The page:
In a recent paper, Wendy A. Suzuki, a neuroscientist and professor at New York University, talks about her experience and research with exercise, and the surprising effects it has on the brain. At age 39 Wendy started working out regularly after many years of a sedentary lifestyle. She soon noticed a profound difference in not only her body, but also her brain.
Exercise has immediate effects on ones mood and way of thinking. As a neuroscientist and gym rat Wendy couldn’t help but question whether these neurological benefits have an impact on how we live, learn and age as human beings.
She started by looking at how exercise decreases stress, one of the most obvious and immediate benefits of working out. When you exercise your brain immediately increases the output of neurotransmitters such as, serotonin, noradrenalin, dopamine and endorphins. These neurotransmitters are often depleted by anxiety and depression. That’s why you may have heard of the “runners high”. This is an increase in the release of endorphins which causes a euphoric feeling.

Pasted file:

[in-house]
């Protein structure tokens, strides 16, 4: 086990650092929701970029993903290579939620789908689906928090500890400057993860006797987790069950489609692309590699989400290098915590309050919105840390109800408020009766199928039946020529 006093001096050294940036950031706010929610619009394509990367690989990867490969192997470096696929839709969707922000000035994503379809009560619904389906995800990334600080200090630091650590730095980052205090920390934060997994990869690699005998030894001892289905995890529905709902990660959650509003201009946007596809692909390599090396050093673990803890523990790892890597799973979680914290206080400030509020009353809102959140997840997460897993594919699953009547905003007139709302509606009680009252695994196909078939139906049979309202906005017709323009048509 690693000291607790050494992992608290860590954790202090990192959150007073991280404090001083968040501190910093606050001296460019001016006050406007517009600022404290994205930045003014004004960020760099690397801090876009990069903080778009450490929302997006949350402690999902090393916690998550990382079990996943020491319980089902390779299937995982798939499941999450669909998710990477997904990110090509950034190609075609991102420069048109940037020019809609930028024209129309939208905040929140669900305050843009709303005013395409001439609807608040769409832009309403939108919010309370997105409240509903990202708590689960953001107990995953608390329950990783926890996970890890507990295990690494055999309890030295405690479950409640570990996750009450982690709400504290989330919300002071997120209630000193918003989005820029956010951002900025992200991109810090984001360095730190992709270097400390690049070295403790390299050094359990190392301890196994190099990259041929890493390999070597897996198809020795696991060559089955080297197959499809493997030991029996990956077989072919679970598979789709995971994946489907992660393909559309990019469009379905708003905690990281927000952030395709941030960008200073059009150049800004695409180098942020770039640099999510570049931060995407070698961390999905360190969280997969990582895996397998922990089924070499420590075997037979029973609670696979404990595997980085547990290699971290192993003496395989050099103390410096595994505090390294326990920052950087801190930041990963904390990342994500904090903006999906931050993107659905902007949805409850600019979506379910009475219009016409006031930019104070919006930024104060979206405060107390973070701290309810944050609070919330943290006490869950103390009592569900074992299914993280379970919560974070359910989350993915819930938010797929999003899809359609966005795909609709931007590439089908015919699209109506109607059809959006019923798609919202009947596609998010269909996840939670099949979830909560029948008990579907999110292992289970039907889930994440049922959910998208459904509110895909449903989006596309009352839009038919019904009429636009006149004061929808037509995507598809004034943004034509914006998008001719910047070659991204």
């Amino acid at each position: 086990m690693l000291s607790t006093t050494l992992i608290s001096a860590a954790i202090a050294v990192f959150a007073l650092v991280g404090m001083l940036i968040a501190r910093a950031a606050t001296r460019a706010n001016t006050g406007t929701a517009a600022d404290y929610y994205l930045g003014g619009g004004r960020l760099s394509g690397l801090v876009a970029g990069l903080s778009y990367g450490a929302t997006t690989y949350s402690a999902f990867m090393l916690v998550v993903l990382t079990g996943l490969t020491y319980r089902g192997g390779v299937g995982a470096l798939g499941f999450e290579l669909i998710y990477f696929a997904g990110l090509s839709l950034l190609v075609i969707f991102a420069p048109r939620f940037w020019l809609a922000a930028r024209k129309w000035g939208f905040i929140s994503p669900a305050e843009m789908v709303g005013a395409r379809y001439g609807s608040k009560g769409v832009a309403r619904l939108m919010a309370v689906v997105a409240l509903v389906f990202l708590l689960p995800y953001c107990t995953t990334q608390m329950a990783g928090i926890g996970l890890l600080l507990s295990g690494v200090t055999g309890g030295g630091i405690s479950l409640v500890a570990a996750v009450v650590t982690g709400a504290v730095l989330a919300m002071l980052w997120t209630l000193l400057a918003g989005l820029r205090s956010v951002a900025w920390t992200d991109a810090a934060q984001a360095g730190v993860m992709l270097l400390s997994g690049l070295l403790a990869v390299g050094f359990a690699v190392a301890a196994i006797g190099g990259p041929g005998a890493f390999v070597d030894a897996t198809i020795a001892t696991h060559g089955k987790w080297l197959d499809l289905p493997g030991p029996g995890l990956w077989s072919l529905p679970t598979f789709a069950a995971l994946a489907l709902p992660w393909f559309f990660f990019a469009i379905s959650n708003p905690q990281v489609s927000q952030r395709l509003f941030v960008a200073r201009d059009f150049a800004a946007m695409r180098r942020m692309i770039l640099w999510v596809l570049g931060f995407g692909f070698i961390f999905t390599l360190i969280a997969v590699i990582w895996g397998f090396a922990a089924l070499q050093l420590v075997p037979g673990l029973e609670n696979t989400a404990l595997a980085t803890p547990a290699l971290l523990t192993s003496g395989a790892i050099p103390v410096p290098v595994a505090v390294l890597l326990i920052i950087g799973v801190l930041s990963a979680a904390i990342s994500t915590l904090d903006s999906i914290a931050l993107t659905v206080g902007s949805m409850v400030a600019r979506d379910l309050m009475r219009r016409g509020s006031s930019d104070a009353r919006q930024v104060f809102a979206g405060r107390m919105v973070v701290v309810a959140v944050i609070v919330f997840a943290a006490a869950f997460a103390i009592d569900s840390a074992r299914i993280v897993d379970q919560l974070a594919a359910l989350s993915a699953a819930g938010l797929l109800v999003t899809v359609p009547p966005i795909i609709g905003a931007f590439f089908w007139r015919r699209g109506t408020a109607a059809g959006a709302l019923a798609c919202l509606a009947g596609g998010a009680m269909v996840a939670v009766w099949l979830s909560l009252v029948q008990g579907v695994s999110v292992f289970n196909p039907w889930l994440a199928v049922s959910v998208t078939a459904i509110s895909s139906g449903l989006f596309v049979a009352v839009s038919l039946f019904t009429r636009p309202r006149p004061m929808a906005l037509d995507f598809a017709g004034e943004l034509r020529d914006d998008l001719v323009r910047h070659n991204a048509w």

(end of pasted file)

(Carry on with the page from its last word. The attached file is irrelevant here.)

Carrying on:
Suzuki admits her favorite neuroscience-based motivation for exercise relates to the effects on the hippocampus-a major part of the brain that is key for long-term memory. Humans have two hippocampi. The hippocampus is one of a kind because it is one of two areas of the brain where new brain cells continue to be generated though out our lives. According to Suzuki some studies have shown that improved memory directly correlates to levels of increased physical activity.
Suzuki’s lab is focusing on identifying how to use exercise to optimize brain function for humans of all ages and athletic abilities. Can you imagine if exercise became a regular routine for the majority of our population; we could have a healthier, less stress and more productive society.
In conclusion, neuroscience has given us a synopsis to understand how exercise can be used to help make us happier, healthier and more productive. Let us not only exercise so we can have ripped beach bods, but also to improve mental health and happiness.